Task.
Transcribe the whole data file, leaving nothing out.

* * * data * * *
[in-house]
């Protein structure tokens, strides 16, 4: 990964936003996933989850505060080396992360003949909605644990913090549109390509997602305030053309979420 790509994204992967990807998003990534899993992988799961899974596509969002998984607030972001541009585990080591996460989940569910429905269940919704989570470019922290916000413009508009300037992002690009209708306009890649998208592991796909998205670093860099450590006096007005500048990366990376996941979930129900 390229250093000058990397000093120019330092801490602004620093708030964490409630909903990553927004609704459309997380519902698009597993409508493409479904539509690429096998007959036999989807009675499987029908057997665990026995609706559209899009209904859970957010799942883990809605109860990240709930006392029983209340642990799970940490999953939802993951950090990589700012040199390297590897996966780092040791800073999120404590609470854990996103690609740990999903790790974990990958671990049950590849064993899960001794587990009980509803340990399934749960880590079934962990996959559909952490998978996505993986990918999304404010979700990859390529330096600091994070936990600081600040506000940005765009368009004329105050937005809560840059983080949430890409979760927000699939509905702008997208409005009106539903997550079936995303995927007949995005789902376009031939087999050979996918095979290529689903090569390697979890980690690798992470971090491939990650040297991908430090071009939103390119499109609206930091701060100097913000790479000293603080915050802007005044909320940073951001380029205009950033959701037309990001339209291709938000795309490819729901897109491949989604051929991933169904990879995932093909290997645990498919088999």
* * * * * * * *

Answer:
[in-house]
């Protein structure tokens, strides 16, 4: 990964936003996933989850505060080396992360003949909605644990913090549109390509997602305030053309979420 790509994204992967990807998003990534899993992988799961899974596509969002998984607030972001541009585990080591996460989940569910429905269940919704989570470019922290916000413009508009300037992002690009209708306009890649998208592991796909998205670093860099450590006096007005500048990366990376996941979930129900 390229250093000058990397000093120019330092801490602004620093708030964490409630909903990553927004609704459309997380519902698009597993409508493409479904539509690429096998007959036999989807009675499987029908057997665990026995609706559209899009209904859970957010799942883990809605109860990240709930006392029983209340642990799970940490999953939802993951950090990589700012040199390297590897996966780092040791800073999120404590609470854990996103690609740990999903790790974990990958671990049950590849064993899960001794587990009980509803340990399934749960880590079934962990996959559909952490998978996505993986990918999304404010979700990859390529330096600091994070936990600081600040506000940005765009368009004329105050937005809560840059983080949430890409979760927000699939509905702008997208409005009106539903997550079936995303995927007949995005789902376009031939087999050979996918095979290529689903090569390697979890980690690798992470971090491939990650040297991908430090071009939103390119499109609206930091701060100097913000790479000293603080915050802007005044909320940073951001380029205009950033959701037309990001339209291709938000795309490819729901897109491949989604051929991933169904990879995932093909290997645990498919088999």